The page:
Neither sounds great honestly. The SNF pay is too low, and I wouldn't recommend psych in a SNF for an FNP as my understanding is this track has little training in managing geropysch patients, which would be a lot of what you'd be working with.  Furthermore, depending on state regs it could be out of scope to practice primarily in psych as an FNP.

My recommendation would be to keep looking for something that is going to be closer to your clinical preparation and/or interest areas, has good support/mentorship, and a reasonable salary.

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54 Posts; 2,229 Profile Views

Verene thanks for the response.  So the second offer came back and is giving me a quarterly bonus and $50 for orientation....I’ve been applying since February and graduated in December 2018.  I’m just eager to start somewhere decent and decent pay .

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verene specializes in mental health / psychiatic nursing.

1,509 Posts; 9,690 Profile Views

19 hours ago, Reyval04 said:

Verene thanks for the response.  So the second offer came back and is giving me a quarterly bonus and $50 for orientation....I’ve been applying since February and graduated in December 2018.  I’m just eager to start somewhere decent and decent pay .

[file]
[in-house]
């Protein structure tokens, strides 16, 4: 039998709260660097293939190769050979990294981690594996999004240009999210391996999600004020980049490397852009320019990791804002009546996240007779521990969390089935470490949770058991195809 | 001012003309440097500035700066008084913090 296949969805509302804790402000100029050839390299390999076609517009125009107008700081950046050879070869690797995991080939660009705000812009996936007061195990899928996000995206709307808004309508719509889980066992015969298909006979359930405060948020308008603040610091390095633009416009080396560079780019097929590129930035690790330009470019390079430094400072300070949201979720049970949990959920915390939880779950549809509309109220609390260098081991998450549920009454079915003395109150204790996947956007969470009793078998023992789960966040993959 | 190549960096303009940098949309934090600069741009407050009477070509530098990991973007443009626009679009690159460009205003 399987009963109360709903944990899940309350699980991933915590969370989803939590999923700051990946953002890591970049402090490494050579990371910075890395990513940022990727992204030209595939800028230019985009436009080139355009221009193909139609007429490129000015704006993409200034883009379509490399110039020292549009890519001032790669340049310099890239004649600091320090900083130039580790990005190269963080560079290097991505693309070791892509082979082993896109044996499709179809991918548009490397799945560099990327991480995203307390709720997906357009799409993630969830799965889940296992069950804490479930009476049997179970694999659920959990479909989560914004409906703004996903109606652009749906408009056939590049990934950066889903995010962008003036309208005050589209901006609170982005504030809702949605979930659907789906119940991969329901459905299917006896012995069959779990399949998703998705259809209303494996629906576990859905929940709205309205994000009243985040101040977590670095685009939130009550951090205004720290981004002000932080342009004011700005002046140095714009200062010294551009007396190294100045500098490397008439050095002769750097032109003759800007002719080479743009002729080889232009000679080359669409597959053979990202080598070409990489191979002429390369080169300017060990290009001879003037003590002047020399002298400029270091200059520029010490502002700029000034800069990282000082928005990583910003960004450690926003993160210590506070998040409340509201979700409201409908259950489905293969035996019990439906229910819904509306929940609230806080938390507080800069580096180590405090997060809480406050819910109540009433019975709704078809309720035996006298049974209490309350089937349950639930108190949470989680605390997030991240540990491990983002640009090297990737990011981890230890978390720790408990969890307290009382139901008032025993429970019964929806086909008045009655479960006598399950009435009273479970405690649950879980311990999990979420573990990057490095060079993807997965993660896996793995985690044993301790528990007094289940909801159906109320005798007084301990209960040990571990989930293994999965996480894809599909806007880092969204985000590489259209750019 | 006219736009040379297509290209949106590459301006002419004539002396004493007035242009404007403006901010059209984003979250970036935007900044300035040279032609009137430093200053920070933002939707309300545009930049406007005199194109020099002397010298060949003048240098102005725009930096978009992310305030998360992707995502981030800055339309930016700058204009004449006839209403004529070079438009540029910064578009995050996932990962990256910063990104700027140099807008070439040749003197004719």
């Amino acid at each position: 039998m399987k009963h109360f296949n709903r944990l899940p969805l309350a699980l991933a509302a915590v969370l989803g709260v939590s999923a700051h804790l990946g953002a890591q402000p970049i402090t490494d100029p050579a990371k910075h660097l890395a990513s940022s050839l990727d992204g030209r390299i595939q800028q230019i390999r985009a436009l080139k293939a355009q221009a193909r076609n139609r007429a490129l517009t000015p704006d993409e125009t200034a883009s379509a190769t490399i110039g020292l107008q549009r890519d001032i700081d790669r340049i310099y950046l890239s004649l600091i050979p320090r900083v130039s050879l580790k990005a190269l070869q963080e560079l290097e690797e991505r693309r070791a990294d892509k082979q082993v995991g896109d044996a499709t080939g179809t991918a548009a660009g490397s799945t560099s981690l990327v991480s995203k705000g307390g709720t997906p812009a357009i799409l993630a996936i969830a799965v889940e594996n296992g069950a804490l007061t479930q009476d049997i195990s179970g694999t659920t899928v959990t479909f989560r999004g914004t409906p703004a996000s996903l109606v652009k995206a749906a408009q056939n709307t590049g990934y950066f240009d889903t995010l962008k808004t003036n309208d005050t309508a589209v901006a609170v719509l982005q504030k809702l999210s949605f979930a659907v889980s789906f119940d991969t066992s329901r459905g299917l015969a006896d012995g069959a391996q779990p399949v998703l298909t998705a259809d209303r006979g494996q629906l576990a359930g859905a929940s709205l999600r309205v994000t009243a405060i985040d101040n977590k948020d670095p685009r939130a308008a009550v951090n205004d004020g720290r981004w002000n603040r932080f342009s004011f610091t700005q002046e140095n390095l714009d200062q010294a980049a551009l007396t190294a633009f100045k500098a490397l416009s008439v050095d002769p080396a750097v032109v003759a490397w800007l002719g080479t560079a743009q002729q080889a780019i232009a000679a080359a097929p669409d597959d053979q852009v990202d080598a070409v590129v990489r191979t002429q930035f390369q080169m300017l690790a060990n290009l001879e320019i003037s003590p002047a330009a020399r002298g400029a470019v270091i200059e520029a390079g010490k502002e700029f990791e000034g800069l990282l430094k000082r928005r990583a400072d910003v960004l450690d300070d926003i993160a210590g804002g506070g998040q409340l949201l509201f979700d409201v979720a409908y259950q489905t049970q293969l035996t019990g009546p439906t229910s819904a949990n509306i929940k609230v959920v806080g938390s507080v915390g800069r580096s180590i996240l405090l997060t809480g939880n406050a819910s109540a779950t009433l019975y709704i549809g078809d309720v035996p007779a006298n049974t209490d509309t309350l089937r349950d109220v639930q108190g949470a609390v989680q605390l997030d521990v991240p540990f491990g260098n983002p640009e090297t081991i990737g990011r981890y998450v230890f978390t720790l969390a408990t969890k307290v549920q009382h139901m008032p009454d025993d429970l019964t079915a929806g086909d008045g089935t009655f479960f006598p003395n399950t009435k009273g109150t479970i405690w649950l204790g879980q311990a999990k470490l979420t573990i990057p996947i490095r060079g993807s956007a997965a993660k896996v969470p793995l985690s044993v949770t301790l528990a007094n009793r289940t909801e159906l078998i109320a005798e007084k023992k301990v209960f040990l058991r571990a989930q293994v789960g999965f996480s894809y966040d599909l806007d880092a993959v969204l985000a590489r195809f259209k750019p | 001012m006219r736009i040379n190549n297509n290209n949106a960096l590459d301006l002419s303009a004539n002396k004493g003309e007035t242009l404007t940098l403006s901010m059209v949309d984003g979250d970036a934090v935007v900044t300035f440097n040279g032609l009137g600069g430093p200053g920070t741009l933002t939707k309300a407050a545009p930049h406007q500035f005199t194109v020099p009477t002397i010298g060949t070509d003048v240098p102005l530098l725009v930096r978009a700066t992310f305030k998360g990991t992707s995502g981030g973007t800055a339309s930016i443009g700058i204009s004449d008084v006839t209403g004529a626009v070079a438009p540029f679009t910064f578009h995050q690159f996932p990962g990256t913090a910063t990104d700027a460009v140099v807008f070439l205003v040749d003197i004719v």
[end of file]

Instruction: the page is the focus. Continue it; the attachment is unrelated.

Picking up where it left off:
50$!!!! for orientation!?? That is insulting. I understand the desire to work, but I don't think either of these jobs are 1) going to set you up for safe, competent new grad practice or 2) are going to pay you what you could make elsewhere.  There have to be other jobs out there, and I would suggest casting a wider net either in terms of facility type or geographically and utilize your professional and personal networks to find work!

For reference, I am also a new grad (PMHNP) and was just offered $136K/year + differentials for education/additional skills + pay increase after 6 month probation + CME money + PTO and extremely generous benefits in a facility that is experienced in hiring new grads, and offers structured orientation along with on-going mentorship & training. Additionally, I can renegotiate after 1 year of practice. 

I got this offer through networking! This is a position I did *not* apply for - I chatted with a professional contact who who passed my CV along to her boss (CMO), who then contacted HR and had them invite me in for an interview despite the fact I hadn't formally applied.

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3 Followers; 1,406 Posts; 6,829 Profile Views

Keep in mind, my quarterly bonus exceeds my actual salary.

It is possible they start you at 85k to see if you can actually do the work.

No FNP should take a psych med management position in LTC. You are way out of your league.

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Pixi NP specializes in Maternal/Child Health, Correctional Health.

2 Posts; 14 Profile Views

I agree with pretty much all the comments above. I’m about 8 months into my first job. My annual is in the ballpark of 140k plus a pretty generous benefits package. My organization doesn’t have a formal new grad residency program but the senior NPs were eager to have me and very willing to train me and let me learn at my own pace. We anticipated about 6 months with my training wheels but by month 3 I was  ready for a little bit of independence. There were tears but that’s totally normal. I still feel lost at times but I always have resources and supportive knowledgeable coworkers to turn to. Support is the most important thing in my opinion.